Rumsfeld: Yes. I don't remember that, but you do what you do. That’s very interesting.
Q: What was your assessment of him then?
Rumsfeld: Well, it was an interesting meeting. He was at war with Iran. The Gulf States were concerned that Iraq could lose and that Iran would spill into the Gulf. We were having a lot of trouble, we'd had Marines killed by the terrorists in Beirut, 241 Marines killed. Syria was notably unhelpful. And President Reagan and Secretary Schultz and I talked and agreed that it would be a useful thing to meet with him and complicate the world for Syria.
One of the things he did to me was -- The night before I'd met with Tariq Aziz and I said something to the effect that it's a fact that a whole generation of Americans have grown up now knowing much about Iraqis and a whole generation of Iraqis has grown up not knowing much about Americans, because it was one of the few countries that had stayed separate from any relationship with the United States.
I got called the next morning about 7:00 and said Saddam Hussein wants to see you at an early hour. I'd been up since 2:00 or 3:00 the night before in these meetings with Tariq Aziz. And the next thing you know you walk in there and out of Saddam's mouth comes this, you know, we've got a whole generation of Iraqis growing up, and a whole generation of Americans growing up, and he repeated back exactly what I had told Tariq Aziz the night before. And alone in a meeting with Tariq Aziz.
At one moment in the meeting he took me over to a window and pointed out at a tall building and he said, “When the elevator doesn't work in that building which way do you think I look?” Saying look, I've got to look West. I need people who can help make this modern country of ours work. That was a long time – that was 20 years ago.
Q: Bob said your car was stopped several times before you got to the palace.
Rumsfeld: Uh huh.
Q: They patted you down. He said you had to get out of the car and they patted you down and put you back in the car.
Rumsfeld: Yeah. It was wartime. They had bunkers and barricades and sand bags. If you think about it, the border of Iran is very close to Baghdad, whereas the Iraqi border's a long way from Tehran. So they were subject to experiencing the war during that period.
Q: Did you see Saddam as this evil person then that would change your assessment on --
Rumsfeld: He obviously was what he was. He was probably that bad. There's history before that, known. You don't go in and see a person like that and not ignore their past or their present and their nature.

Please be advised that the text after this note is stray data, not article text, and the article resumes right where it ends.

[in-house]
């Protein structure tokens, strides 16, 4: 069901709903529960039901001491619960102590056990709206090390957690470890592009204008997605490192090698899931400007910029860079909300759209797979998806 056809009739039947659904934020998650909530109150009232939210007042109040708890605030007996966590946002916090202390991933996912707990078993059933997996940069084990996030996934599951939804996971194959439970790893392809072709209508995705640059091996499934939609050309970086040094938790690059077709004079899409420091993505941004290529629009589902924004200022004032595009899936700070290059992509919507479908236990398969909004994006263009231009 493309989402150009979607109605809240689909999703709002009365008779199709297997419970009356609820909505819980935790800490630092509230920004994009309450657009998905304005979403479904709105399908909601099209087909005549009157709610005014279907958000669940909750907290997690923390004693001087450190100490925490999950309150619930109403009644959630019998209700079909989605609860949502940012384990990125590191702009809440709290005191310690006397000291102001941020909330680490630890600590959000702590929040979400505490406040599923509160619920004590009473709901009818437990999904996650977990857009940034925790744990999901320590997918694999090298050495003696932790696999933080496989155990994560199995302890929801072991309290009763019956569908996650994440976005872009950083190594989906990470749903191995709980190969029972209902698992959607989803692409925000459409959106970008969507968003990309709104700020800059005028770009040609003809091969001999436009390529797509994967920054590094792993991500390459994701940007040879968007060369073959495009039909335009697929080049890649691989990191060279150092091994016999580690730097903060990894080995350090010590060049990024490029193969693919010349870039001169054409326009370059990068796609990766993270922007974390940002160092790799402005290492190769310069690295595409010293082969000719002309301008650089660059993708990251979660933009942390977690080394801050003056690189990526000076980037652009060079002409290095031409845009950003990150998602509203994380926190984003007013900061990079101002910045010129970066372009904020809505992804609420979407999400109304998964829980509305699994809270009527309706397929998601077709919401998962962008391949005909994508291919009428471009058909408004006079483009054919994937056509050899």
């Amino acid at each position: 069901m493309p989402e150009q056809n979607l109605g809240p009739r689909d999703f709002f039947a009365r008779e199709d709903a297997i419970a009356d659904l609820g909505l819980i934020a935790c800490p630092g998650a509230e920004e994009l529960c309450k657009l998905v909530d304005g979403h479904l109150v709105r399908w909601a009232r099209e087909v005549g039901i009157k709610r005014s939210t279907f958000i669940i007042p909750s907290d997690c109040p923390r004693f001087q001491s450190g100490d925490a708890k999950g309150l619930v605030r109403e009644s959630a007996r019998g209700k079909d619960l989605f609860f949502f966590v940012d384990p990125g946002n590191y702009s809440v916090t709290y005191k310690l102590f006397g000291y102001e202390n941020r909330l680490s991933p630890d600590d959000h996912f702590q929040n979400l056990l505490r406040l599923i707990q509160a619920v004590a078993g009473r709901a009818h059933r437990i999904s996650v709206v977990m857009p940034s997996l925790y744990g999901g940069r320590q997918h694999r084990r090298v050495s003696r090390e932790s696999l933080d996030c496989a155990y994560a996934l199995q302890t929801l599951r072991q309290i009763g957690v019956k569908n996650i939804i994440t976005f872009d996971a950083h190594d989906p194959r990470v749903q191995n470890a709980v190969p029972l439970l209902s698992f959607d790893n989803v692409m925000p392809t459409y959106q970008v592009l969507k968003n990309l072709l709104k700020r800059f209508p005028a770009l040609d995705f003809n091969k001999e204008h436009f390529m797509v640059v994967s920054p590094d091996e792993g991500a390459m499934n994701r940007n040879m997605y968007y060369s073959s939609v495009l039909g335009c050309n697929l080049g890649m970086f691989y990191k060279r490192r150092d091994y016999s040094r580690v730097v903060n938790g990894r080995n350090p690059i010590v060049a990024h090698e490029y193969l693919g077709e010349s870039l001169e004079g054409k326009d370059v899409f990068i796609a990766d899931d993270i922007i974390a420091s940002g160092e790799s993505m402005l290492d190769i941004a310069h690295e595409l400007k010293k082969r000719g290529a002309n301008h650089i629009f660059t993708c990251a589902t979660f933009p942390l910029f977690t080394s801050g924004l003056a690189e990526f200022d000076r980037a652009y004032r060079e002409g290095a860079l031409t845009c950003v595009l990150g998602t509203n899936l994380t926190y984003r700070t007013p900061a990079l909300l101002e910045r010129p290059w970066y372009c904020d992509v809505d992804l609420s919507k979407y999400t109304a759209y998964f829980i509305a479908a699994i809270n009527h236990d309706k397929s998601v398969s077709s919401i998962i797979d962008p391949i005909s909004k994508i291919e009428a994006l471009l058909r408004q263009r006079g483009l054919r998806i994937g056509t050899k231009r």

We were looking at it not from who do we want to be our new best friend, but from the standpoint of geostrategic circumstances in that part of the world.
Q: In May '84 you resigned. You intended to do about six months. You did about six months. Our troops some weeks later or some months later are withdrawn from Lebanon. Was that your recommendation to Reagan and Schultz that we should withdraw the troops from Lebanon?
Rumsfeld: The first cable I sent back, as I recall, began with the words "I wish we weren't here".
Q: The first cable after you'd been there or --
Rumsfeld: The first trip into Lebanon. The Marines were posited at the airport. They were a target. The radical community was in very close proximity. The complexities of the situation were such that being in there typically had, in my view, not great prospects for contributing greatly to stability.
On the other hand, we were there. That was not my recommendation.
Q: It was not.
Rumsfeld: No. And I wouldn't even want to characterize -- My recommendation was more analytical than a recommendation. I would characterize it in these cases of materials, what we found and what was taking place and what the options were, and questions that came to mind and possible alternative answers to those questions, as opposed to going in in a short period and saying -- I clearly felt I wish we weren't there. No question about that. But we were there, and so it made it a much more complex issue as to what you do about it once you're there.
Q: Jumping ahead. In 1999, you joined Krichner's group in China for about a week there.
Rumsfeld: We did. He had a good group.
Q: Yes. Bill Schneider was along.
Rumsfeld: Yes, Bill Schneider was there, and Ben Cramer I think.
Q: A real good --
Q: People within the meetings say there were two things that you got across to the Chinese leaders. You said a lot of things, but two things you said. If there's a Republican Administration after this one, we're going to build missile defense. Do you remember saying that?